Decision Points for Certification
Mulkey and Naughton (2005) present three key decision points businesses should identify and address when considering launching a certification program. The points they present are (a) the purpose or business driver behind certification; (b) the problem that will be addressed; and(c) the bottom-line contribution, if any, that certification will provide. In short, the question of why launch a certification program must be considered. They feel these decision points are core considerations and must be tackled before moving forward with a certification and assessment program.
In their research, Barksdale and Lund (1998) have similar findings in that a key decision point is the elucidation of the business goals for certification. According to their research, organizations with unclear business goals, and who have not clearly defined their target audience, have certification programs that frequently fail.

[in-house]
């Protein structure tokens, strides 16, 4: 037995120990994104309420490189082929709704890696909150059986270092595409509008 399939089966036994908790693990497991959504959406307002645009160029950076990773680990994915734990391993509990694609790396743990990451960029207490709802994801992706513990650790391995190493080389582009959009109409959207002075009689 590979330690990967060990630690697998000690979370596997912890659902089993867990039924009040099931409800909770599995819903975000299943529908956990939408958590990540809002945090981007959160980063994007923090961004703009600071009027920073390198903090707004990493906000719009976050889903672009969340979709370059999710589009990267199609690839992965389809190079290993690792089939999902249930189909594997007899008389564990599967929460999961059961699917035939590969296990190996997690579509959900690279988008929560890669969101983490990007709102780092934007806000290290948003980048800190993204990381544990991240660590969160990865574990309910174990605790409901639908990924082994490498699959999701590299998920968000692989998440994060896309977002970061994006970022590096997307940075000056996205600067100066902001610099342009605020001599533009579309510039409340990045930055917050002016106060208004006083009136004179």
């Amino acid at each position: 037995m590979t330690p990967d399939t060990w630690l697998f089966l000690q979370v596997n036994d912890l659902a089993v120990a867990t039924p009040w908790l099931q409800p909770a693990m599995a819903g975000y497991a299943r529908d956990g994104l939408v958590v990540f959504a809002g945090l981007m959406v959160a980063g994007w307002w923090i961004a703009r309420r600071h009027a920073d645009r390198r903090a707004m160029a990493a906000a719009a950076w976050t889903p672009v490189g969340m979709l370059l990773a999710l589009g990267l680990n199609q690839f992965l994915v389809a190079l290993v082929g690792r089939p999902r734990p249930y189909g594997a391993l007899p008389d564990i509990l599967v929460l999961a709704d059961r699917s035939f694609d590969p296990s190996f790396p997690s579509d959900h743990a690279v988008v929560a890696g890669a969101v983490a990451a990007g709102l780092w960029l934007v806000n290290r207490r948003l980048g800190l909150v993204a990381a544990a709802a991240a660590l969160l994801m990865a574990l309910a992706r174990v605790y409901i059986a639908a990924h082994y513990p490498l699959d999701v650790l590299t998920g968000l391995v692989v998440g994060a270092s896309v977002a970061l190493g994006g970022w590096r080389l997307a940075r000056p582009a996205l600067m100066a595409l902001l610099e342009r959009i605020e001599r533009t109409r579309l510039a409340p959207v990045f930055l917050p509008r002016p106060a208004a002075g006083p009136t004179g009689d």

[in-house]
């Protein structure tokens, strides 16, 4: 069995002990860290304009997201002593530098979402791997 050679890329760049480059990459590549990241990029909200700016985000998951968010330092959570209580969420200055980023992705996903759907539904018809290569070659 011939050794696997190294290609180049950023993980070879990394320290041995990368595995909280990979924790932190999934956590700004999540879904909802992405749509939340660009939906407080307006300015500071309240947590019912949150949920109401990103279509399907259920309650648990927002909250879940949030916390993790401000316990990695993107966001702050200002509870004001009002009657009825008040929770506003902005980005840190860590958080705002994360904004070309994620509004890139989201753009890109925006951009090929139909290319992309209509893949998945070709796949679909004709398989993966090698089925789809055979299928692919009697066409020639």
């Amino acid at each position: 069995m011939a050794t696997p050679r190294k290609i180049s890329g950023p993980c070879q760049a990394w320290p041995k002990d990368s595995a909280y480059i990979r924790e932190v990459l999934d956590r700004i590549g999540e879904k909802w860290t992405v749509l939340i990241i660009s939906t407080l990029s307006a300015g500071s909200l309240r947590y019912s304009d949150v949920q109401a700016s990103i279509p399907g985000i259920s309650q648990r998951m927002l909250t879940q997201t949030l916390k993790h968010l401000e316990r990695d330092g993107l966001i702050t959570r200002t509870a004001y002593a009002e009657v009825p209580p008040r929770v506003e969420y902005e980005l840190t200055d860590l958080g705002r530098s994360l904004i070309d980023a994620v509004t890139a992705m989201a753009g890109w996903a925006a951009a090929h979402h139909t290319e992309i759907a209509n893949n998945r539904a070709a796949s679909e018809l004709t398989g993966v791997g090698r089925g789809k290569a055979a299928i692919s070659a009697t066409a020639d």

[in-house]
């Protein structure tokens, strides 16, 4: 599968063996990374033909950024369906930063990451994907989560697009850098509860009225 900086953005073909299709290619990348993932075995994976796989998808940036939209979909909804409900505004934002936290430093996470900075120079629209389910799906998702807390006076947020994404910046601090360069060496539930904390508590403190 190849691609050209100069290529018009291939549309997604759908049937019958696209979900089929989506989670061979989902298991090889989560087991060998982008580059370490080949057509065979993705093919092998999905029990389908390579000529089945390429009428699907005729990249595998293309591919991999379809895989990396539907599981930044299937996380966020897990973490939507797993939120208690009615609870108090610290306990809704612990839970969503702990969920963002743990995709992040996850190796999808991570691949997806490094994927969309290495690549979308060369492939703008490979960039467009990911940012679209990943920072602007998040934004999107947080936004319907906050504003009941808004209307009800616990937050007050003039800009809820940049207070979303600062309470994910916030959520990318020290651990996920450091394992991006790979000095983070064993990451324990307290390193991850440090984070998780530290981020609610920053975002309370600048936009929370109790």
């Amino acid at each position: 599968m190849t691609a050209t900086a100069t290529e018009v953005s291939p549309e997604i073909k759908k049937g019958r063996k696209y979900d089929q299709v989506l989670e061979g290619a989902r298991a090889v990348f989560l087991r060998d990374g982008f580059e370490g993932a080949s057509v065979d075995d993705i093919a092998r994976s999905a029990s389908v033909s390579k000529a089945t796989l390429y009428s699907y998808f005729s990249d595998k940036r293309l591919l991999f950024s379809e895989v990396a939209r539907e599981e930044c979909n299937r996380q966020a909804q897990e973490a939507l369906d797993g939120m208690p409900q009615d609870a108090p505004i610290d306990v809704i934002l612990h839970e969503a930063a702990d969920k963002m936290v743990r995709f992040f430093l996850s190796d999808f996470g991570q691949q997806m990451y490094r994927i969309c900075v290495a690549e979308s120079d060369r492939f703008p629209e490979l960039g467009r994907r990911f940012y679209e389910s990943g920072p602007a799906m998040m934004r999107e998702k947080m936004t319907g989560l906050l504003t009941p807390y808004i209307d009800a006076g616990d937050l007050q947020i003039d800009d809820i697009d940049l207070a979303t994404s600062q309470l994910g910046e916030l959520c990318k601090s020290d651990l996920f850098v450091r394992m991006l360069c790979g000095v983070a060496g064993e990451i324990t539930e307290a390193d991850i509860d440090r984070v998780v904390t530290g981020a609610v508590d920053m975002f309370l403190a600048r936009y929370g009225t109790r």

They expand on these findings with a list of key elements used when evaluating a certification program's success. These elements consist of obtaining clarity about(a) business drivers, (b) business needs, and (c) business values.
Tracey Flynn in her GoCertify interview ("Interview: Tracey Flynn" n.d.) argues that the biggest mistake an organization can make when planning a certification program is to underestimate the amount of senior management support needed for success. According to Flynn, because of the resource demands required for success, members of management must be engaged in the process and agree on all steps involved, including the assessment development processes.